Yorkshire Water given low rating following pollution incidents

Yorkshire Water - given two stars, requiring improvement, in the Environment Agency's annual report
Yorkshire Water - given two stars, requiring improvement, in the Environment Agency's annual report
0
Have your say

Yorkshire Water has been given one of the lowest ratings in the country for its “unacceptable” environmental performance.

The company, which saw a rise in the number of serious pollution incidents to 12, was given two stars alongside Southern Water and South West Water.

Environment Agency Chair Emma Howard Boyd said water companies would face a tougher regulatory approach with increasing inspections.

In her forward to the agency’s annual report she pledged to look at financial penalties “given fines are currently only a fraction of turnover”.

Writing in the report’s foreword, she said: “Companies should be reflecting on their environmental performance and long-term resilience, if this is poor they should be asking themselves whether dividends are justifiable.”

Serious pollution incidents in England increased to 56 last year from 52 in 2017 and overall water company performance has deteriorated, reversing the trend of gradual improvement in the sector since 2011.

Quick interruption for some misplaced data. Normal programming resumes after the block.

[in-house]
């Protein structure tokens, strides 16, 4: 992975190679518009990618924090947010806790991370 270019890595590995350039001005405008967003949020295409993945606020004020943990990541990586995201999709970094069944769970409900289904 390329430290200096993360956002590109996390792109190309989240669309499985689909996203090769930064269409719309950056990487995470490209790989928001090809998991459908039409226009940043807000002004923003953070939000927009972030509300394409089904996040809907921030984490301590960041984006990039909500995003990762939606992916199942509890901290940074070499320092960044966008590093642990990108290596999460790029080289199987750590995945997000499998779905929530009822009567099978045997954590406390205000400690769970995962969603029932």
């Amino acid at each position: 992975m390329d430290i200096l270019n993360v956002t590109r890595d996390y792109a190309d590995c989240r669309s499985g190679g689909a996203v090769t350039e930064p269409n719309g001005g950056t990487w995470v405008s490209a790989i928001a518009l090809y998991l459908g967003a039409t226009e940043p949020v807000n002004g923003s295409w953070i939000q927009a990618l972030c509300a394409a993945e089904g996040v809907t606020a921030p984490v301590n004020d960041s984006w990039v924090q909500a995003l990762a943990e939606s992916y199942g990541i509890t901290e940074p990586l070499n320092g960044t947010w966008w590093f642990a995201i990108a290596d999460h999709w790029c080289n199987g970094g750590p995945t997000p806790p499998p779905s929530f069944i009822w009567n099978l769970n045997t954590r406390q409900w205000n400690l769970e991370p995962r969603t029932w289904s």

Just one of the nine major water and sewage companies in England – Northumbrian Water – is performing at the level expected, achieving the highest four star rating.

The report follows the agency’s announcement that Southern Water is facing prosecution after it was hit with a record £126m penalty package over “shocking” failures in its sewage treatment sites.

Consumer Council for Water chairman Rob Light said: “People have a growing concern for the environment and will feel badly let down that the majority of water and sewerage companies in England have failed to be good stewards of our waterways and the life that depends on them.

“Customers will back any move that hits companies much harder in the pocket when they flout their responsibilities to the environment – it’s clear the existing deterrents are not strong enough.”

Yorkshire Water said they had acted to turn performance round and had seen a 36 per cent fall in pollution incidents this year compared to the same period last year.

They were spending an extra £50.4m on pollution improvement.

A statement added: "This level of performance is absolutely not reflective of the company’s ambition to protect the environment and falls far short of the standards required to meet our aim to be recognised as an industry leader.”